Hot-warm architecture profileedit

Starting in Elastic stack version 7.10, all deployments on Elastic Cloud Enterprise support hot, warm, and cold data tiers. You no longer need to use a dedicated hot-warm architecture profile to manage your time series data, so this profile type is no longer available.

A profile that you typically use for time-series analytics and log aggregation workloads that benefit from tiered-storage automatic index curation. Includes features to manage resources efficiently when you need greater capacity, such as:

  • A tiered architecture with two different types of data nodes, hot and warm.
  • Time-based indices, with automatic index curation to move indices from hot to warm nodes over time by changing their shard allocation.

The two type of data nodes in a hot-warm architecture each have their own characteristics:

Hot data node
Handles all indexing of new data in the cluster and holds the most recent daily indices that tend to be queried most frequently. Indexing is an I/O intensive activity and the hardware these nodes run on needs to be more powerful and use SSD storage.
Warm data node
Handles a large amount of read-only indices that are not queried frequently. With read-only indices, warm nodes can use very large spindle drives instead of SSD storage. Reducing the overall cost of retaining data over time yet making it accessible for queries.

Index curationedit

One of the key features of a hot-warm architecture, time-based index curation automates the task of moving data from hot to warm nodes as it ages. When you deploy a hot-warm architecture, Elastic Cloud Enterprise performs regular index curation according to these rules:

  • Index curation moves indices from one Elasticsearch node to another by changing their shard allocation, always from hot to warm.
  • Index curation is always time-based and takes place when an index reaches the age specified, in days, weeks, or months.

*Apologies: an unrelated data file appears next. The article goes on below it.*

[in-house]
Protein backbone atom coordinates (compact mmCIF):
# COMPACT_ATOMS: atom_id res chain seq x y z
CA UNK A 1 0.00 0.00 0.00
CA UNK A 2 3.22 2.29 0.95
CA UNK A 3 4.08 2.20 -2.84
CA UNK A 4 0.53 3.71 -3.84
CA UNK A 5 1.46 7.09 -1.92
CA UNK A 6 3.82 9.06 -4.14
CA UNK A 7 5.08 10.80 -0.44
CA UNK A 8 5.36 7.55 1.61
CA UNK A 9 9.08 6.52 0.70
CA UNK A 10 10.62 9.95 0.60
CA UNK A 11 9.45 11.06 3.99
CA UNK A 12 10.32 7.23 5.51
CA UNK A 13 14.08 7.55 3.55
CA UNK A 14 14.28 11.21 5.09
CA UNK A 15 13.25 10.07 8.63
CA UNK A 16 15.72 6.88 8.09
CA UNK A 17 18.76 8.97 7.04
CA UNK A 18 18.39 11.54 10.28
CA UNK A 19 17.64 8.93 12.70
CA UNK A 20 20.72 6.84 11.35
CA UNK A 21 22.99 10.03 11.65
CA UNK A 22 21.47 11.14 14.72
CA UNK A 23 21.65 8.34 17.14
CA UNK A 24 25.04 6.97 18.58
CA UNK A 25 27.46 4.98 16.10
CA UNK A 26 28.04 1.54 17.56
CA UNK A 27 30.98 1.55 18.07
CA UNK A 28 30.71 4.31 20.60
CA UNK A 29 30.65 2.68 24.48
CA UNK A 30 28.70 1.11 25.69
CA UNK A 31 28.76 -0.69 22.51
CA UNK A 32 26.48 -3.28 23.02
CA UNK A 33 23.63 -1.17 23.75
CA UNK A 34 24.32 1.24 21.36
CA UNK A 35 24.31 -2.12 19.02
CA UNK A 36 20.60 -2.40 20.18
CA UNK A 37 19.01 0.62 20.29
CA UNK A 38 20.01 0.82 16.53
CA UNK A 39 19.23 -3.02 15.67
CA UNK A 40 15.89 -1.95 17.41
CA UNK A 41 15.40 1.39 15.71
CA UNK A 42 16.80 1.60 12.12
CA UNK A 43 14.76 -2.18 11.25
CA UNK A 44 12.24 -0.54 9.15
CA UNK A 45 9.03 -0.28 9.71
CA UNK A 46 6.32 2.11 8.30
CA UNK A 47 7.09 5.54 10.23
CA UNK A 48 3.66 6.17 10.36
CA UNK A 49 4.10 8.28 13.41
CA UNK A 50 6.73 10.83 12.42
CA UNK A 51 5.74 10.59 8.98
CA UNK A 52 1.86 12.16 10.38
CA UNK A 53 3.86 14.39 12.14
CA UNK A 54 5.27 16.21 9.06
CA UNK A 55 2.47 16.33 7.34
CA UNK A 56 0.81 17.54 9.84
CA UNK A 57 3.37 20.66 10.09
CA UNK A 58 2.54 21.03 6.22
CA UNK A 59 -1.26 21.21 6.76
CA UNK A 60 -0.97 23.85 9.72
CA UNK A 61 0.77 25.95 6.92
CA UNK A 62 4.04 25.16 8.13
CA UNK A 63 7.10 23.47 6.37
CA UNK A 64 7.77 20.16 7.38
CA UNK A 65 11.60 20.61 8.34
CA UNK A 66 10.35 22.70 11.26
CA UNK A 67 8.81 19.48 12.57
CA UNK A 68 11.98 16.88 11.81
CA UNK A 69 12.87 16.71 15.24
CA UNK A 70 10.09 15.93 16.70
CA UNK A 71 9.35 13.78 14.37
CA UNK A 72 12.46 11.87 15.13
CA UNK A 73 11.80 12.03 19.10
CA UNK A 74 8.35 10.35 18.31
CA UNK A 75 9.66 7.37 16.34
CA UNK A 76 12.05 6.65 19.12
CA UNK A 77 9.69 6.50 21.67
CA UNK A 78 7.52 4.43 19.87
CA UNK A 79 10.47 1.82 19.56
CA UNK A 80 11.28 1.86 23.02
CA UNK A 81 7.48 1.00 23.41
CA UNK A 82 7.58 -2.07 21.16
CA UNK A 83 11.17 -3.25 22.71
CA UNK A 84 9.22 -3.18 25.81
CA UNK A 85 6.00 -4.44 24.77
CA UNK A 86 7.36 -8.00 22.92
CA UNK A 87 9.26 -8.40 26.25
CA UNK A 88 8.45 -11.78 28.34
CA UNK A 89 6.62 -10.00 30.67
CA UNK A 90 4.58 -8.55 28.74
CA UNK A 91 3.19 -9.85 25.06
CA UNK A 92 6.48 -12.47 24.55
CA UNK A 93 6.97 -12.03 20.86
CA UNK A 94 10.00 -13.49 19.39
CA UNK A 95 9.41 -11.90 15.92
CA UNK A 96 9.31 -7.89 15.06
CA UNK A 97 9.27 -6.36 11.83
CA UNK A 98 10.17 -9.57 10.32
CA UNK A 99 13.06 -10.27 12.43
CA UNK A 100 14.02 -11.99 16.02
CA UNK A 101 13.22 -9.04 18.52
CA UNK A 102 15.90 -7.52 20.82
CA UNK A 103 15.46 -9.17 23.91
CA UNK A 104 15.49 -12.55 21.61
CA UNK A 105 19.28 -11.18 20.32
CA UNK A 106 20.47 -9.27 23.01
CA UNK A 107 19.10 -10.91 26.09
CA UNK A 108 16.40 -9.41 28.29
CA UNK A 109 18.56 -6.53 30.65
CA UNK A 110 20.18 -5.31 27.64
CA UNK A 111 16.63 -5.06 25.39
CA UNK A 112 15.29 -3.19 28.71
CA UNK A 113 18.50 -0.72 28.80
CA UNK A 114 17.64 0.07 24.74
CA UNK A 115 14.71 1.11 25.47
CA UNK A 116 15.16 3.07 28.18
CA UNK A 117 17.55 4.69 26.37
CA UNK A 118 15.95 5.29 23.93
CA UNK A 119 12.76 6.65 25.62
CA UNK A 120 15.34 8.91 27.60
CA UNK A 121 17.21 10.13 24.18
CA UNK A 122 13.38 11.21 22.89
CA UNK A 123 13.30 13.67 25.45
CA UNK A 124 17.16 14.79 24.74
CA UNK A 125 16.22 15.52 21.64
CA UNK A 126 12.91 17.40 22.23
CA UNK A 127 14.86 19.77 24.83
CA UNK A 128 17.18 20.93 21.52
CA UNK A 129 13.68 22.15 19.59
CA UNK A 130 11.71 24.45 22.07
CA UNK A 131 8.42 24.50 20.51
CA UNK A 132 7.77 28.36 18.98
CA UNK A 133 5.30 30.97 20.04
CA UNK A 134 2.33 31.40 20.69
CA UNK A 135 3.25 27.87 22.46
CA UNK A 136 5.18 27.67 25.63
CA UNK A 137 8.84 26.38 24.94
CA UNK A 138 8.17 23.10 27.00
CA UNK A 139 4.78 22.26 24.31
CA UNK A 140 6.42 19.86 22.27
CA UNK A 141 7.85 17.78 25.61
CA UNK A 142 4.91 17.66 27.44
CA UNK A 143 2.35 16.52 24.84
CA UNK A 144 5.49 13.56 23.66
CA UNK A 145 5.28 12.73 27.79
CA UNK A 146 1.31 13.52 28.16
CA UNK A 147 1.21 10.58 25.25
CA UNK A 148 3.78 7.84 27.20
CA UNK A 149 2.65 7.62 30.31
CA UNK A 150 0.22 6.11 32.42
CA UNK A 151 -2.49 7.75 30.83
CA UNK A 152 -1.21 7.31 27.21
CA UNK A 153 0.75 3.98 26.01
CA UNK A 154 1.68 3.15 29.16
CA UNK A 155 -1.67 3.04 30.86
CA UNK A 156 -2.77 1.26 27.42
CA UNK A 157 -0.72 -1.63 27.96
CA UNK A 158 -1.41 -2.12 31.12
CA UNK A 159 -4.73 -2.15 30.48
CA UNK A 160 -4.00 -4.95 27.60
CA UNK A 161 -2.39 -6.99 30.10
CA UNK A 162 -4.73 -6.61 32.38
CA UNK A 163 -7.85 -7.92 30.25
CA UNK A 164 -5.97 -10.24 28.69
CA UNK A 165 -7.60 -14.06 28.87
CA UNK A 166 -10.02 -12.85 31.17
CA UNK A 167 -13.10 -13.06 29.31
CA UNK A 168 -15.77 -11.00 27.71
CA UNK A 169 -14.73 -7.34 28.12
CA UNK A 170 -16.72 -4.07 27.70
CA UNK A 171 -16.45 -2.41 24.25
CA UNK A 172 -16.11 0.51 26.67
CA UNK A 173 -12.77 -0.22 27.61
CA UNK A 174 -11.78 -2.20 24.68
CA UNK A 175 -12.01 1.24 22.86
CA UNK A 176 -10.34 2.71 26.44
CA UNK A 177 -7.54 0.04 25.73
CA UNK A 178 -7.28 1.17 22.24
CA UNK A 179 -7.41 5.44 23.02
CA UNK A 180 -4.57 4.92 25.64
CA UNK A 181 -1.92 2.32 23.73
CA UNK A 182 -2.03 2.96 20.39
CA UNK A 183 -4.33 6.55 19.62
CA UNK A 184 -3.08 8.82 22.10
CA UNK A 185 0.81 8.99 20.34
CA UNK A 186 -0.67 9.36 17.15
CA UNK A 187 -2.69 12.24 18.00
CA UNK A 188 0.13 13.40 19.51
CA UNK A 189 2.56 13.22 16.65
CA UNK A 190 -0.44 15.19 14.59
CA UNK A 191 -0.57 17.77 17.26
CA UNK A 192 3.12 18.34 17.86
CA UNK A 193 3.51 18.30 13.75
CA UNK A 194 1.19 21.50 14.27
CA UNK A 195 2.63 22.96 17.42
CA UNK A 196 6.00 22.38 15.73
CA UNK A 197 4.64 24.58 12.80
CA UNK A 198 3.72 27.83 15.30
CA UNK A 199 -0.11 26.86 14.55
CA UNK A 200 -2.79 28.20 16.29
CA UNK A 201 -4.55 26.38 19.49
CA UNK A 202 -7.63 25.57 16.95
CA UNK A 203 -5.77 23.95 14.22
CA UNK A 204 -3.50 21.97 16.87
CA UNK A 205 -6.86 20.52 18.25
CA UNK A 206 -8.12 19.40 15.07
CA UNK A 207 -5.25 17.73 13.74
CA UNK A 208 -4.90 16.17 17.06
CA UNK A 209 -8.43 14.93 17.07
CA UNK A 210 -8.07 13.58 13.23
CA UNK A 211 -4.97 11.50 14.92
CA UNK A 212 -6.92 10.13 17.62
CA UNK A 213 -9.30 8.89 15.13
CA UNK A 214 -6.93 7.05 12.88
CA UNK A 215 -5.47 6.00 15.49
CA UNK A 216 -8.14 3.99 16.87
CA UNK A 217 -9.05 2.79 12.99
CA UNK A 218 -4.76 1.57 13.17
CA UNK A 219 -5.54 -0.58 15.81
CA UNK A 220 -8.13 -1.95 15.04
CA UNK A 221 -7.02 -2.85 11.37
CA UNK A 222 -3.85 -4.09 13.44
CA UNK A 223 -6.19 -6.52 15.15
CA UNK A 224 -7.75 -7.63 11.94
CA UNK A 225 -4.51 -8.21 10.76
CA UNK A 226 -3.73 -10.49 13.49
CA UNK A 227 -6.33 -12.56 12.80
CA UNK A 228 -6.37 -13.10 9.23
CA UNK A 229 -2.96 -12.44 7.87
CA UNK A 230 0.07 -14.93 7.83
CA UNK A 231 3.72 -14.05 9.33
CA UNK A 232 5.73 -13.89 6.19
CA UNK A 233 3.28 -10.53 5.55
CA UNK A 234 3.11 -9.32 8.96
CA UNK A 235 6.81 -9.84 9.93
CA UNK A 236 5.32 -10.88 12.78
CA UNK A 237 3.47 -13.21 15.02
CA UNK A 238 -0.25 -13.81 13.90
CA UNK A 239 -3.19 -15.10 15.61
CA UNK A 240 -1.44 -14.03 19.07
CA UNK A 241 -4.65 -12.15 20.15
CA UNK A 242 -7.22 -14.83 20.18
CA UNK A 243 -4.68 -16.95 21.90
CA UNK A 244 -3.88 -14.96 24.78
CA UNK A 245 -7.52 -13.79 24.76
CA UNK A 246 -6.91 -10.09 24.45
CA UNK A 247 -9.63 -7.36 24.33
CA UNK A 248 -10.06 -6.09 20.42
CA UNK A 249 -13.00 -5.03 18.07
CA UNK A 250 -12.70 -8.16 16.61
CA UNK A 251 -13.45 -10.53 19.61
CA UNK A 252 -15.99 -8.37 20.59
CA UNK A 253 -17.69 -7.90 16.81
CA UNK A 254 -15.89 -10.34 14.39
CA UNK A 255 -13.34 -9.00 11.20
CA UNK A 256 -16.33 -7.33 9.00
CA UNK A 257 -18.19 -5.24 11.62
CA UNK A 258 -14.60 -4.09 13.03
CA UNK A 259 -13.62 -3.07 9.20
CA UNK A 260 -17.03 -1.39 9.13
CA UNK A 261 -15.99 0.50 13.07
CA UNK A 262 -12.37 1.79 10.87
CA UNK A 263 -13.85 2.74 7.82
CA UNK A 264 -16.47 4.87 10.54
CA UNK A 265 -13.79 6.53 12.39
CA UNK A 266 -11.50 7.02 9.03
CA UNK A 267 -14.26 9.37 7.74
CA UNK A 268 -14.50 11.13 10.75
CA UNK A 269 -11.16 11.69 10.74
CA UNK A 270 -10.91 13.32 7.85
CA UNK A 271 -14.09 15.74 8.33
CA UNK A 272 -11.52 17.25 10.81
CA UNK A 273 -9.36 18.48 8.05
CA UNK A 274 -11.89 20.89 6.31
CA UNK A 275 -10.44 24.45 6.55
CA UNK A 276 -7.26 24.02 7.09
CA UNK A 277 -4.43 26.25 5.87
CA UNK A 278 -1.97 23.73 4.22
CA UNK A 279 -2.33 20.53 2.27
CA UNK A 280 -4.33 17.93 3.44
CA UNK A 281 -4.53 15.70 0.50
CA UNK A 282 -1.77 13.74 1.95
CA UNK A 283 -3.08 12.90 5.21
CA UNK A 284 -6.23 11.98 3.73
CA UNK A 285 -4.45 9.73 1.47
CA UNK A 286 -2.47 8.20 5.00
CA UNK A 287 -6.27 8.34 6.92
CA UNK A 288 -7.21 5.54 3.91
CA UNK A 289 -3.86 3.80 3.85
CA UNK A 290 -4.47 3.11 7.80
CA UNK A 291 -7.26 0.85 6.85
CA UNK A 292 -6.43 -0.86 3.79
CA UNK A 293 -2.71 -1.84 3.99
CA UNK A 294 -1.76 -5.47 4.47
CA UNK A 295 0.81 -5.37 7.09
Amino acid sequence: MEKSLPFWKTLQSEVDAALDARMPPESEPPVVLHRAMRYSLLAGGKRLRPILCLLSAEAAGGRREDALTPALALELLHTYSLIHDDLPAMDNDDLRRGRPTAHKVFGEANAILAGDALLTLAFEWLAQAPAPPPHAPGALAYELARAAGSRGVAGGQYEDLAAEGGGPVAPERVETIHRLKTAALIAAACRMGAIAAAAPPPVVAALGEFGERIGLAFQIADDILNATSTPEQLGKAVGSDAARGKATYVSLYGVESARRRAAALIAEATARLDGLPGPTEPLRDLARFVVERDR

• Index curation always targets indexes according to one or more matching patterns. If an index matches a pattern, Elastic Cloud Enterprise moves it from a hot to a warm node.

While you create your deployment, you can define which indices get curated and when. To know more about index curation, see Configure index management

To know more about how hot-warm architectures work with Elasticsearch, see “Hot-Warm” Architecture in Elasticsearch 5.x.

In this profileedit

The following features are included with this profile:

  • Elasticsearch:

    • Data nodes - hot: Starts at 4 GB memory x 1 availability zone. Uses the data.default instance configuration.
    • Data nodes - warm: Starts at 4 GB memory x 1 availability zone. Uses the data.highstorage instance configuration.
    • Master nodes:

      Additional master-eligible node added when choosing 2 availability zones (to create a quorum of 3).

      When 1 AZ or 3 AZ are selected, the data nodes act as master-eligible node and there is no requirement for an additional master-eligible node.

      Configurations beyond 5 nodes per AZ can also spin up a dedicated master-eligible set of nodes (in 3 AZs always) to offload the data nodes. Uses the master instance configuration.

  • Kibana: Starts at 1 GB memory x 1 availability zone. Uses the kibana instance configuration.
  • Machine learning (ML): Disabled by default. The functionality is pre-wired into the profile, but you must explicitly enable it in the UI. Uses the ml instance configuration.
  • APM (application performance monitoring): Disabled by default. The functionality is pre-wired into the profile, but you must explicitly enable it in the UI. Uses the apm instance configuration.

To use this profile effectively, you must tag your allocators and edit the default instance configurations, so that ECE knows where to host the Elastic Stack products that are part of your deployment.